Explore Nature in Christchurch for Free

One of the wonderful things to come across when visiting another country or another city, is the beautiful places you can experience for free.

New Zealand is lucky to have many locations like this around the country, often administered and maintained by our Department of Conservation (DoC) or by local councils.

In Christchurch, you can explore the beaches; walk, run or cycle around much of the Port Hills and enjoy the more landscaped surroundings of the Christchurch Botanic Gardens and The Groynes.

sumner beach Christchurch

Christchurch Botanic Gardens, Rolleston Avenue

Open year round, but with longer hours for the summer months as per the table below, this is really the jewel in the crown of central Christchurch.

Date Gate closing times
November to February 9:00pm
March 8.30pm
April to September 6.30pm
October 8.30pm

Wide walkways through the main areas of the gardens make for easy access, and enable the ‘caterpillar’ transport to take visitors on a guided tour if you prefer to ride rather than walk.

Off to the sides of the main paths are plenty of smaller paths to enable you to explore the different areas of planting, including the New Zealand Icon Garden which features New Zealand native plants, the Rose Garden and then the tropical conservatory which dates back to Victorian times.

botanic gardens nz icon garden

The gardens also feature a large playground and paddling pool for families to enjoy, and special areas set up for weddings.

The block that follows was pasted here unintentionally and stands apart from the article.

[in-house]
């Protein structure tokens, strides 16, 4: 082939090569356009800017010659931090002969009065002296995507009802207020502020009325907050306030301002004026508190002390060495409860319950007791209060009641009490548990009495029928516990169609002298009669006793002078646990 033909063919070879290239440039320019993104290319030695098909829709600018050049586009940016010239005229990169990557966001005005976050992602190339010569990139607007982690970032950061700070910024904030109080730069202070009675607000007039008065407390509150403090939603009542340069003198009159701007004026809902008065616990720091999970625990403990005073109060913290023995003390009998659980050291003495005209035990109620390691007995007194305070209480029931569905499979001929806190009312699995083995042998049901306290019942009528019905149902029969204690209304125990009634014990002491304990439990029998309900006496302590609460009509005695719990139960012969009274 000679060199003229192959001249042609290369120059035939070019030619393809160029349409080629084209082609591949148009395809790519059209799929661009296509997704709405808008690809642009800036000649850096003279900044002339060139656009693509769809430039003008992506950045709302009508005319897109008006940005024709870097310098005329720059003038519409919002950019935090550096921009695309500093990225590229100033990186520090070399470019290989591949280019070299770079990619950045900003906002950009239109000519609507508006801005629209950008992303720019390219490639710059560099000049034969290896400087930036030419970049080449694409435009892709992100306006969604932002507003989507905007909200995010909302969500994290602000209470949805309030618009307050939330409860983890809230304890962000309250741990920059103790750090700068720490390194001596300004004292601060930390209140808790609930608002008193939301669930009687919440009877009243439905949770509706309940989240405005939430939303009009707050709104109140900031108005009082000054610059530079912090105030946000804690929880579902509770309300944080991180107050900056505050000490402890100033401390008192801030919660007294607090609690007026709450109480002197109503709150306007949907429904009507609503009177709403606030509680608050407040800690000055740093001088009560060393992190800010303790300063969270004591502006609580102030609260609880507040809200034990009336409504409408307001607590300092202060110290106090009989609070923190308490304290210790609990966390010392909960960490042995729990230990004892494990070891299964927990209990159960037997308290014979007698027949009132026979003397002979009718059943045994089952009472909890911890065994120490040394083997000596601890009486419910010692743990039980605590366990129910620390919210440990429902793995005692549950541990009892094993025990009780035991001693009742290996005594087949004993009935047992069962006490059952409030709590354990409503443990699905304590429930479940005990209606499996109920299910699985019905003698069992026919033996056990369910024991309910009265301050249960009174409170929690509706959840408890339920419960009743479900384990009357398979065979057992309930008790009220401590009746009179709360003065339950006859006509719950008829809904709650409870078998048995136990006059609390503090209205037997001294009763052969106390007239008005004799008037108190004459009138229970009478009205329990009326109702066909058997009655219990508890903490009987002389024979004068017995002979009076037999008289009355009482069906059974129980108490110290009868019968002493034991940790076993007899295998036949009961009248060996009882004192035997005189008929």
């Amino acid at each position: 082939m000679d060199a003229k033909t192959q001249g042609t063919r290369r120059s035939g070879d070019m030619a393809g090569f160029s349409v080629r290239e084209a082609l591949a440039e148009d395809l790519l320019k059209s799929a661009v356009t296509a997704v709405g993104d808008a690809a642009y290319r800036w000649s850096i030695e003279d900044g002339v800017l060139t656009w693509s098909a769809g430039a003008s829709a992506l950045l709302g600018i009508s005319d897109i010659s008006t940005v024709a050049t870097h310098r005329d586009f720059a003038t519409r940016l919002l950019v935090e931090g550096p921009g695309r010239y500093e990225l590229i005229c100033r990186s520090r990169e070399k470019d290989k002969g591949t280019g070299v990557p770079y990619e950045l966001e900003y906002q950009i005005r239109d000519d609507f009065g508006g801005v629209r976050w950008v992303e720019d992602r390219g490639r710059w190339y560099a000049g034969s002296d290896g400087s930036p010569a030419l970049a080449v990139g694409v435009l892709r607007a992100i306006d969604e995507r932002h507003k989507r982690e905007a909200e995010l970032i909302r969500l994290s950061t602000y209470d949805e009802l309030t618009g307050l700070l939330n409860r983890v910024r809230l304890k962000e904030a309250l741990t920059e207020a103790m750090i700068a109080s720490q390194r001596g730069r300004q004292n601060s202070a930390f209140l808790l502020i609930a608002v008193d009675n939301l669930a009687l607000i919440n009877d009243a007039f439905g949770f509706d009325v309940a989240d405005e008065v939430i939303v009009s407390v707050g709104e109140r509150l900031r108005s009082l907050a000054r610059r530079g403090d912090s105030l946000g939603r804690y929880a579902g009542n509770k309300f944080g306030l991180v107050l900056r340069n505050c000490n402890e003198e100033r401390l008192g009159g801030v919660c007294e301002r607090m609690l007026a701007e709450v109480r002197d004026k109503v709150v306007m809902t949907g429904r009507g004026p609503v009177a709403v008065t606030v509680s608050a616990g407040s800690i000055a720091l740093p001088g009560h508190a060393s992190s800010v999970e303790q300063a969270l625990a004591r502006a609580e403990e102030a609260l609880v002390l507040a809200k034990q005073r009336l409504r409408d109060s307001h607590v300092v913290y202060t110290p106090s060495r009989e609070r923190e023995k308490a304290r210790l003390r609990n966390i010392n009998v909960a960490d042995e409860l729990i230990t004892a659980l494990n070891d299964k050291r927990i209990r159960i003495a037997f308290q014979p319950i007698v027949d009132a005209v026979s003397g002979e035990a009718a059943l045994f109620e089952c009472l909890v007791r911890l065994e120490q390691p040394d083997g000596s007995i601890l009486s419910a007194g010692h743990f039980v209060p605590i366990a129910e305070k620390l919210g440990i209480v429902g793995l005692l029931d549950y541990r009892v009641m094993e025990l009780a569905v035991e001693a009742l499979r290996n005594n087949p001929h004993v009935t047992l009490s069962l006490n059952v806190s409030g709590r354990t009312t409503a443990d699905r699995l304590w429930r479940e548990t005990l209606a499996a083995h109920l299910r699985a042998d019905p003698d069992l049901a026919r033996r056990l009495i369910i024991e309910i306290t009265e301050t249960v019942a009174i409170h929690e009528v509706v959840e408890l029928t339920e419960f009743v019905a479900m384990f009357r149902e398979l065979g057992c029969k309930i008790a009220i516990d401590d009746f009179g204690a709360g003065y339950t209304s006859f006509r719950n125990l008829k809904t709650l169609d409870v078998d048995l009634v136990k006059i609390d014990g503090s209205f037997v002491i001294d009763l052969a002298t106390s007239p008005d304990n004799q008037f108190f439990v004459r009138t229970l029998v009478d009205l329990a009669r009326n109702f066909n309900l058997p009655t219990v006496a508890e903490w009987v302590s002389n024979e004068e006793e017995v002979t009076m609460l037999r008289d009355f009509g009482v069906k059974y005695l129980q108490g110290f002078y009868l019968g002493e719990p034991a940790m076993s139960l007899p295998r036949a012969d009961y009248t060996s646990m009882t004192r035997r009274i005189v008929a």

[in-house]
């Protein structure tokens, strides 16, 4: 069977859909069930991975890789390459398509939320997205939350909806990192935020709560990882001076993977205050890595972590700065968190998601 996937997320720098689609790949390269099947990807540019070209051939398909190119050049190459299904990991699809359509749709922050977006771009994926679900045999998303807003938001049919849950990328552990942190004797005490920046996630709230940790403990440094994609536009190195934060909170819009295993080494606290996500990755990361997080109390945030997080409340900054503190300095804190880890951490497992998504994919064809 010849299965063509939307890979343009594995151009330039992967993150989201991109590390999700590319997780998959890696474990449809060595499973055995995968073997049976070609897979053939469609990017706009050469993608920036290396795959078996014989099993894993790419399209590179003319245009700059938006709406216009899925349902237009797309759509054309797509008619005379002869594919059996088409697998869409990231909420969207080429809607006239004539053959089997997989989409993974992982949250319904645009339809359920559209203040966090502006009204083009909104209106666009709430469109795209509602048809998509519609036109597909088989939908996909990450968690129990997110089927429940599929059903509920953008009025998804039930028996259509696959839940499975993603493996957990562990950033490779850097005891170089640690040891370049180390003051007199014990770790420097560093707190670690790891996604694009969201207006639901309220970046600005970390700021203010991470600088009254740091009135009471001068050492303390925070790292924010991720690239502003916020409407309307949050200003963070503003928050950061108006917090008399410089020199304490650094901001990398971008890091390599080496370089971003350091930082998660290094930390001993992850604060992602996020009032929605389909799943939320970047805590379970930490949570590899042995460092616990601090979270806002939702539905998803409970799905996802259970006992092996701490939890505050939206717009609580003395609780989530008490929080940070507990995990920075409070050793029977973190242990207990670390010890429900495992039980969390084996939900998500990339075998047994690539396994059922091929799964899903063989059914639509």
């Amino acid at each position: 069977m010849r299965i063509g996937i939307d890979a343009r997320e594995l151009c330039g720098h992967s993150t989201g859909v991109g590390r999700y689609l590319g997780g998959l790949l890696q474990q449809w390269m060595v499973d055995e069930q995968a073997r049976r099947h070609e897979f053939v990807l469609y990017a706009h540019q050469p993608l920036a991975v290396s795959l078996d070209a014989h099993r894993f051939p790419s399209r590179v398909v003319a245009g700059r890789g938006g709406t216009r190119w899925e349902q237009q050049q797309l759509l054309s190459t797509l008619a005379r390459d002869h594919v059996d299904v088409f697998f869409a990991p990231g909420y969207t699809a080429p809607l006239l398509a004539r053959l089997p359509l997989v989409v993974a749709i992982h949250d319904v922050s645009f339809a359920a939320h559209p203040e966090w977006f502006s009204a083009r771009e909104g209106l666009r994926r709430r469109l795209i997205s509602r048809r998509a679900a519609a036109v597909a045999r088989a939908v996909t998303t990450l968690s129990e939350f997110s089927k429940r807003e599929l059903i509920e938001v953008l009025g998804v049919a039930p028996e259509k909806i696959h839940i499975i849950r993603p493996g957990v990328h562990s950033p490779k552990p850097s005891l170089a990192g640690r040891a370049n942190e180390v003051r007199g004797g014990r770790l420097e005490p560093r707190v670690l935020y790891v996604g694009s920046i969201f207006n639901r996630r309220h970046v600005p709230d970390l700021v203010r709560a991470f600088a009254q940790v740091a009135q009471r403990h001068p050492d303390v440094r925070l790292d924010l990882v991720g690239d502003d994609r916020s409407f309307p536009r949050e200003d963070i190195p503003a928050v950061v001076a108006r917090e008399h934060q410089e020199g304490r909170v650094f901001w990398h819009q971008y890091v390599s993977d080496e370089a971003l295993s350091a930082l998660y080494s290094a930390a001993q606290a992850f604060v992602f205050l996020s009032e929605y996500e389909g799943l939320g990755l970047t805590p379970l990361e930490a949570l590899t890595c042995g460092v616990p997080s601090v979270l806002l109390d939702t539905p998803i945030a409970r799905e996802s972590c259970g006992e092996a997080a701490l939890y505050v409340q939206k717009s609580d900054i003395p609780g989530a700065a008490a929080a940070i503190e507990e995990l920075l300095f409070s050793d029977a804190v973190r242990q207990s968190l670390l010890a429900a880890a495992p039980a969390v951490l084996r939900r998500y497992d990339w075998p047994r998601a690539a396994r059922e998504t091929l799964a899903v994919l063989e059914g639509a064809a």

botanic gardens bridge christchurch

You can relax over some food in the Ilex Cafe or the Lucky Duck cafe for takeaway picnic food, coffee and ice creams in the refurbished Gardens Tea Kiosk building.

The Groynes, Johns Road

If you have your own transport, plan a day of picnicking and having fun at The Groynes, located off Johns Road near the motorway that runs from the North of the city towards the airport.

The Groynes Christchurch

The Groynes takes its name from the large concrete filled wool sack blocks that were placed in the Otukaikino Creek during the 1930s.

These groynes were created to separate the creek from the main branch of the Waimakariri river for flood protection. An area prone to flooding, native vegetation was already limited due to repeat natural events but farming and urban development had caused indigenous flora to all but disappear from the area and the water quality to decrease significantly.

Since the early 2000s, efforts have been made to restore the Otukaikino River that runs through the Groynes, remove pest plants from the lakes and increase native plantings.

This is an extensive recreational area that includes several walkways, a recreational lake with boats and canoes to hire, smaller lakes for children’s fishing (up to 17 years old and a licence is required) and lots of green space and trees suitable for picnics and a friendly game or two. There is also a playground and a BBQ area.

Take your time to explore and enjoy!

The Groynes under 17 fishing ponds